Ex-MPs lose parliamentary privilege expenses appeal – full judgment
1 December 2010
The Supreme Court has dismissed an appeal by ex-MPs who argued that the courts do not have jurisdiction to try a Member of Parliament in relation to the submission of an allegedly dishonest claim for Parliamentary expenses or allowances.
The court was unanimous in its judgment. Lord Phillips (President) and Lord Rodger give the lead judgments. The Court held that neither Article 9 of the 1688 Bill of Rights nor the exclusive jurisdiction of the House of Commons poses any bar to the jurisdiction of the Crown Court to try the Appellants.
The men had each been committed for trial in the Crown Court on charges of false accounting contrary to s 17(1) Theft Act 1968 arising from their parliamentary expenses claim at a time when each appellant was a sitting Member of Parliament (see previous post). The four attempted to shut down prosecutions against them by relying on Article 9 of the 1688 Bill of Rights, which states:
That the Freedome of Speech and Debates or Proceedings in Parlyament ought not to be impeached or questioned in any Court or Place out of Parlyament.
As expected, the Supreme Court rejected this wholeheartedly, stressing that the point of the 1688 Bill of Rights, which was enacted to prevent the monarch from interfering in Parliamentary proceedings, was to protect freedom of speech and debate in Parliament. The plain fact was that the submission of expenses claims has nothing to do with free speech. There were also good policy reasons for giving Article 9 a narrow ambit, as if it were construed more widely it could protect MPs from any criminal prosecution and even prevent them from suing for negligence (for example, if they tripped on the way into the chamber).
On the question of who has jurisdiction over Parliament – which could either be the courts or the Parliament itself – the court said that Parliament had to a large extent relinquished its claim to have exclusive jurisdiction over administrative business. The expenses scheme is purely administrative, and therefore not within the core activities of Parliament, namely the legislative and deliberative processes.
The court’s press summary (reproduced below) explains its reasoning.
The issue under Article 9 was whether making claims for parliamentary expenses fell within the phrase “proceedings in Parliament”. The Court held that conduct of a Member is not privileged merely because it occurs within the House of Commons. The principal matter to which Article 9 is directed is freedom of speech and debate in the Houses of Parliament and parliamentary committees. In considering whether actions outside the Houses and committees fall within parliamentary proceedings because of their connection to them, it is necessary to consider the nature of that connection and whether, if such actions do not enjoy privilege, this is likely to impact adversely on the core or essential business of Parliament. On this basis, submission of expenses claims does not qualify for the protection of privilege. Scrutiny of claims by the courts will not inhibit freedom of speech or debate. The only thing that it will inhibit is the making of dishonest claims: .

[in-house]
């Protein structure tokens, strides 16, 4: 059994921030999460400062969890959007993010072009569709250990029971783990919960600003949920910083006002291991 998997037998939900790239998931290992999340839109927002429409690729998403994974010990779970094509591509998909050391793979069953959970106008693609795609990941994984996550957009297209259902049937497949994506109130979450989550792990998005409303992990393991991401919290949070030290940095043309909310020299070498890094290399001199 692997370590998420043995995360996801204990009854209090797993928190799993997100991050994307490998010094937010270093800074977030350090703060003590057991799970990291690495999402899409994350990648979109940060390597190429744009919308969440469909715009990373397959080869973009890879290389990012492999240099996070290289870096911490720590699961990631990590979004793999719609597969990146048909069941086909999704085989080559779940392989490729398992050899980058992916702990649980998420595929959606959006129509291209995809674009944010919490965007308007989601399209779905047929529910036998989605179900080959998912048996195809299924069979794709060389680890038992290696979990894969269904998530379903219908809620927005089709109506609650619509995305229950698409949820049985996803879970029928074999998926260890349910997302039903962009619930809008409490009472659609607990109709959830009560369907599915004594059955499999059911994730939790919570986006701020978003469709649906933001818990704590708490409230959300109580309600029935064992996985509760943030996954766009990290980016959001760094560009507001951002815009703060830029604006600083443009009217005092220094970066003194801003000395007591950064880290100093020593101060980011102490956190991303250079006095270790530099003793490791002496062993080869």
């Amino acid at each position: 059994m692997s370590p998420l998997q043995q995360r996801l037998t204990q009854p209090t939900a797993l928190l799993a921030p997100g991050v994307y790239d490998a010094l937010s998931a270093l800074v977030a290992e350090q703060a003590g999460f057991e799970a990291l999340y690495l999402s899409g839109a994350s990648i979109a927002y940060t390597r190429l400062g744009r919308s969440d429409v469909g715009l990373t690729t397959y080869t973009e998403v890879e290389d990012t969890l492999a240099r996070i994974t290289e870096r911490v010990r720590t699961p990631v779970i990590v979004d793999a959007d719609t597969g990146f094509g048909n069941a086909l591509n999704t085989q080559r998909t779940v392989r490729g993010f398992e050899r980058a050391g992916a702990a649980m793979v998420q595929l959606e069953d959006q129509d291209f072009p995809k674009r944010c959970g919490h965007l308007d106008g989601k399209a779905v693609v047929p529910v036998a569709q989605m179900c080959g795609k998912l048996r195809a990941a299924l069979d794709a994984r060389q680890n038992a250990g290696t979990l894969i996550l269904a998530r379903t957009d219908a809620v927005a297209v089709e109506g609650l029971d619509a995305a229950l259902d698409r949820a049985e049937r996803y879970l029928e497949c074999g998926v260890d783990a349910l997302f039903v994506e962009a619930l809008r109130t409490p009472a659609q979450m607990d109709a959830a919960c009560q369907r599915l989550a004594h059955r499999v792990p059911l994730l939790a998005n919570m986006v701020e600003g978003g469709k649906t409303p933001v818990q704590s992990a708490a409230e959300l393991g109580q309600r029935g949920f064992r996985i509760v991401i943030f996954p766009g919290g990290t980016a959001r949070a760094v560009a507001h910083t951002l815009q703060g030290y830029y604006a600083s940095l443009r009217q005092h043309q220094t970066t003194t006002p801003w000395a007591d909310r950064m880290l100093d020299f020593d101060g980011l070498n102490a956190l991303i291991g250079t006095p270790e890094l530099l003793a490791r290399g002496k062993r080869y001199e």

Parliament has expressed the same conclusion and although the extent of parliamentary privilege is ultimately a matter for the courts, it is one on which the courts will pay careful regard to the views of Parliament: ; . There are also good policy reasons for giving Article 9 a narrow ambit, namely that its protection is absolute and, where it applies, it denies redress to those injured by civil wrongdoing and prevents Members being prosecuted for conduct which is criminal, despite the fact that Parliament has only limited penal powers of its own: .
On the exclusive jurisdiction issue, Parliament has to a large extent relinquished any claim to have exclusive jurisdiction over the administrative business of the two Houses. Nor does Parliament assert an exclusive jurisdiction to deal with criminal conduct within the walls of Parliament, even where it relates to or interferes with proceedings in committee or the Houses. The courts and Parliament have different, overlapping, jurisdictions. Parliament can hear proceedings for contempt of Parliament and a court can try the offender for the crime.
The area of activity to which the present prosecutions relate is administrative: it concerns the implementation of the expenses scheme, not the decisions of parliamentary committees in respect of the scheme itself. The expenses scheme merely provides the setting for the alleged offences and there is nothing in the allegations against the Appellants which relates to the core activities of Parliament, namely the legislative and deliberative processes, however widely construed. The House of Commons has asserted a disciplinary jurisdiction over expenses claims and has set up a review of such claims under Sir Thomas Legg. It has not, however, asserted exclusive jurisdiction. On the contrary, it has co- operated with the police investigation and excluded from the claims referred to Sir Thomas Legg any that are under investigation by the police: -; -.
- Parliamentary four lose expenses scandal appeal
- 1688 Bill of Rights privilege may protect parliamentary expenses three